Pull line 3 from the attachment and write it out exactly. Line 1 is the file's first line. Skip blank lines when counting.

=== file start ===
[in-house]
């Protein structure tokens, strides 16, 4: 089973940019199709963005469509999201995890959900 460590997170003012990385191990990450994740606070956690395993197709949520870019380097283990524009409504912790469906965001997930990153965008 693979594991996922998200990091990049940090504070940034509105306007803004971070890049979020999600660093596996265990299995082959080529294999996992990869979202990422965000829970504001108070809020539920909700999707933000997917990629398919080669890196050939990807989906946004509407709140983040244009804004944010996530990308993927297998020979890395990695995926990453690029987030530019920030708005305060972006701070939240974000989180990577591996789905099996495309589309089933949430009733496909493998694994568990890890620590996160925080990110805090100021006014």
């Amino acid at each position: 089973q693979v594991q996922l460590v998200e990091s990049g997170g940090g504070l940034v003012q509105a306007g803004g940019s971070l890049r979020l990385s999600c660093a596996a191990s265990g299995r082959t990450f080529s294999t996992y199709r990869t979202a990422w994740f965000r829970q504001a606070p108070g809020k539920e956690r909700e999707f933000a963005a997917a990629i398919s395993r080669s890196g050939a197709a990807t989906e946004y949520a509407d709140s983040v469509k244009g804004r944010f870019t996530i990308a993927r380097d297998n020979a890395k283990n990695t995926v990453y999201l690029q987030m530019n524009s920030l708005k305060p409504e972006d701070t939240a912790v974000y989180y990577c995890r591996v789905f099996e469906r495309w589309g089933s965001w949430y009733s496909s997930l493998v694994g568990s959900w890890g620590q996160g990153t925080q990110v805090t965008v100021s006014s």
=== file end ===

């Amino acid at each position: 089973q693979v594991q996922l460590v998200e990091s990049g997170g940090g504070l940034v003012q509105a306007g803004g940019s971070l890049r979020l990385s999600c660093a596996a191990s265990g299995r082959t990450f080529s294999t996992y199709r990869t979202a990422w994740f965000r829970q504001a606070p108070g809020k539920e956690r909700e999707f933000a963005a997917a990629i398919s395993r080669s890196g050939a197709a990807t989906e946004y949520a509407d709140s983040v469509k244009g804004r944010f870019t996530i990308a993927r380097d297998n020979a890395k283990n990695t995926v990453y999201l690029q987030m530019n524009s920030l708005k305060p409504e972006d701070t939240a912790v974000y989180y990577c995890r591996v789905f099996e469906r495309w589309g089933s965001w949430y009733s496909s997930l493998v694994g568990s959900w890890g620590q996160g990153t925080q990110v805090t965008v100021s006014s």